About Limiting Beliefs
When I was young, I was often told to “stop whining”, “stop crying” or “be quiet, you are making too much noise.” I was supposed to be seen, but not heard. I wasn’t allowed to express myself, so over time, I developed a belief that “what I think and feel doesn’t matter.” These were limiting beliefs
I have almost always felt like I didn’t belong. I had few close friends throughout most of school and never had a “best friend.” I felt different from my family and have never really felt that I fit in with them, either. “I don’t belong” became a theme for most of my life.
“What I think and feel doesn’t matter” and “I don’t belong” are examples of limiting beliefs. Often, limiting beliefs are described as “the lies we tell ourselves.” But sometimes they aren’t lies. They became beliefs because of actual, true, life events. These beliefs we have are limiting because they keep us in a state of disempowerment. If we believe that we don’t belong, we often act as if we don’t belong.
Tony Robbins states, “Limiting beliefs are the stories we tell ourselves about who we are that hold us back from becoming who we are meant to be.” Limiting beliefs are stories. Stories can be based on fact or fiction. Whether the limiting belief formed out of truth or lies, the bottom line is that they prevent us from being who we were meant to be. Limiting beliefs can hold us in a state of disempowerment and victimhood.
Limiting Beliefs and the Stepfamily Dynamic
Before I met my current husband, I thought I was pretty much put together. I was divorced, had a job I loved, owned my own home, and overall had a great life. Sure, I had challenges and things weren’t perfect, but I was mostly content and happy.
All of that changed quickly. I fell in love. I decided to quit my job, sell my home and move closer to where he lived. He had kids after all, so he couldn’t move. Eventually, we married and I moved in with him and his three children (which he had 50% of the time.) My content, peaceful life was over and I was not at all prepared for what was to come.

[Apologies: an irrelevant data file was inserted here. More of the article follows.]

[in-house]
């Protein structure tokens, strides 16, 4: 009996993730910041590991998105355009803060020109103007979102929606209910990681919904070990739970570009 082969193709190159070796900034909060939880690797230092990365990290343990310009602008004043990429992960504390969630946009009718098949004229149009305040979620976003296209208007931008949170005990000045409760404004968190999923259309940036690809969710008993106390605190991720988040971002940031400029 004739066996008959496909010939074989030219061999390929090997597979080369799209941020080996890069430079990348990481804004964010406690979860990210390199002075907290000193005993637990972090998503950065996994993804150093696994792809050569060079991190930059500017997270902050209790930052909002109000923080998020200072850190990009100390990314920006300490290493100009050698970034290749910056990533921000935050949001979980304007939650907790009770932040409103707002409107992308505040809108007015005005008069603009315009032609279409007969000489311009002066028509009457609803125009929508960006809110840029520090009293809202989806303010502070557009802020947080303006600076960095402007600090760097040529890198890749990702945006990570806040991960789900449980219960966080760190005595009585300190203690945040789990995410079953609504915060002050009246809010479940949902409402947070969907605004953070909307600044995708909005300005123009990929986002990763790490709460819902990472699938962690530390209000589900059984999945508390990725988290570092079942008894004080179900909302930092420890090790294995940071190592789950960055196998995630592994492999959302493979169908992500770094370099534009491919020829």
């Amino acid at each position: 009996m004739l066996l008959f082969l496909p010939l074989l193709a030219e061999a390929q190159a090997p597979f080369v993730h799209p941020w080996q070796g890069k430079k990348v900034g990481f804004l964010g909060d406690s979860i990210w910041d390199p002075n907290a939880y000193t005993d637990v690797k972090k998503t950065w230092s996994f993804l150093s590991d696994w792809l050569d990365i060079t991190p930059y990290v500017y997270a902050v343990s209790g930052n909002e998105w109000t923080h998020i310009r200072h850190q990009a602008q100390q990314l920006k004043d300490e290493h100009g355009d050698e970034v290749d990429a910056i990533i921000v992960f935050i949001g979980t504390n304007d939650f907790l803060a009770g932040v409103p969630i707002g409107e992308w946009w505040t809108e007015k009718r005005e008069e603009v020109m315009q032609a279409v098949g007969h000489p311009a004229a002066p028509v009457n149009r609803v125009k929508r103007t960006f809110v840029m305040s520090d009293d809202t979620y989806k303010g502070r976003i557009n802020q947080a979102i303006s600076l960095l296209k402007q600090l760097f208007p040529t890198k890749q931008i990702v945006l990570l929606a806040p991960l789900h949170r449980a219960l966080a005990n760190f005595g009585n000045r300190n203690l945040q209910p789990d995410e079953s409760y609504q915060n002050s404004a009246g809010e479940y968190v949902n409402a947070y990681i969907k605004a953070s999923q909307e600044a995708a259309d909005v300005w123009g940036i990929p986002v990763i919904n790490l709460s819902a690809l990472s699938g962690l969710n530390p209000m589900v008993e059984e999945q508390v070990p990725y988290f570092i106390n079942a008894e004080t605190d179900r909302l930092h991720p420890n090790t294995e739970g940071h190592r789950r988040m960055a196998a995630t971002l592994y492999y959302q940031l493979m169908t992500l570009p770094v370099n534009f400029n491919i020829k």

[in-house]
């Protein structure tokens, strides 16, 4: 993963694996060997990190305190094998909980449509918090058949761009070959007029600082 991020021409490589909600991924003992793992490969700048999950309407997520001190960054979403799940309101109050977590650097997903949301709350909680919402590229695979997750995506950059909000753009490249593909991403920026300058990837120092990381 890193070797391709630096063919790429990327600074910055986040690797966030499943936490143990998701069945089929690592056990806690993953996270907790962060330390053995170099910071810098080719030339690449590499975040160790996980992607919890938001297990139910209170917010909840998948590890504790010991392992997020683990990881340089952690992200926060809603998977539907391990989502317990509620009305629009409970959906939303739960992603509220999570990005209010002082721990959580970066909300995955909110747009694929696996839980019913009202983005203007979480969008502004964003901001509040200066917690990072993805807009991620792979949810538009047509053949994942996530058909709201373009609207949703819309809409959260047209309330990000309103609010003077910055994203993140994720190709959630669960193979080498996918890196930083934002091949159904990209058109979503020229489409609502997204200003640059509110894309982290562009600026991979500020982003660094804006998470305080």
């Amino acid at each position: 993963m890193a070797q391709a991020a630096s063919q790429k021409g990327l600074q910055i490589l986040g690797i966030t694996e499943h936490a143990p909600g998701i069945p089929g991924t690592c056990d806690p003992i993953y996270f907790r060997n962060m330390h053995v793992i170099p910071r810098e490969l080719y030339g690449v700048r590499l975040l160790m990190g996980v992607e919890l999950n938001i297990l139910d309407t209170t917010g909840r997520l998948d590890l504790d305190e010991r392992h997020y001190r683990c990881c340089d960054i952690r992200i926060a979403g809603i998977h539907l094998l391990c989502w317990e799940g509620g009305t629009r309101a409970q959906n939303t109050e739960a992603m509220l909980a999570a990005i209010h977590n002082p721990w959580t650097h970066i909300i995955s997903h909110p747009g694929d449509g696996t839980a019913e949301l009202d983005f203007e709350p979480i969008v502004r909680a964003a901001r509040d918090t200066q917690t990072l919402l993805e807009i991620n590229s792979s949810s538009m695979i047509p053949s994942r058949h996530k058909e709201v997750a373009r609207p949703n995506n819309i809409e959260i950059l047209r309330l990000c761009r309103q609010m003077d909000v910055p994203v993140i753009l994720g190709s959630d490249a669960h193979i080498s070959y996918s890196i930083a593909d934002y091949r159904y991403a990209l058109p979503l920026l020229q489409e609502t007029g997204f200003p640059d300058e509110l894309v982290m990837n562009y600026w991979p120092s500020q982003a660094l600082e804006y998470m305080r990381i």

I was thrust into a situation with three stepchildren, a new marriage, a new house and a very challenging, established family dynamic. My simple life was a thing of the past. The house was new to me but not to everyone else, they had already been living there for years. It was loud, really loud. I had no privacy and no space of my own. I felt like a fish out of water. I felt like an outsider. All those limiting beliefs I had, that I thought I had overcome, came creeping back to the surface and eventually exploded.
“I don’t belong” was something I repeated to myself frequently. I didn’t know where things were in the house, they all did. It was now my house too but I didn’t feel right about moving things. I didn’t want to upset anyone. I wanted them to like me after all. I wasn’t in any of the family pictures. My family pictures weren’t on the wall. I wasn’t part of any of the family stories I had to hear over and over again. I was a spiritual person in a house full of people who called themselves atheist. At the age of 43, I didn’t belong. I didn’t belong in what was supposed to be my safe place, my home.
“What I thought and felt didn’t matter.” I wanted a space in my home that was just mine, but the space was already filled. The kids were used to being allowed in my bedroom so one of them particularly often walked in without knocking. I wasn’t asked about my stories, what I did for a living, or how I felt about world events, but I listened when everyone talked. I wanted at least an hour alone with my new husband every evening, but there were no bedtimes.
I don’t want to make my husband look bad. My husband was trying to balance a new relationship with me while also considering the well-being of his children, children who had already lived through a move and a divorce. He didn’t want anything to change for them when I moved in. Understandable.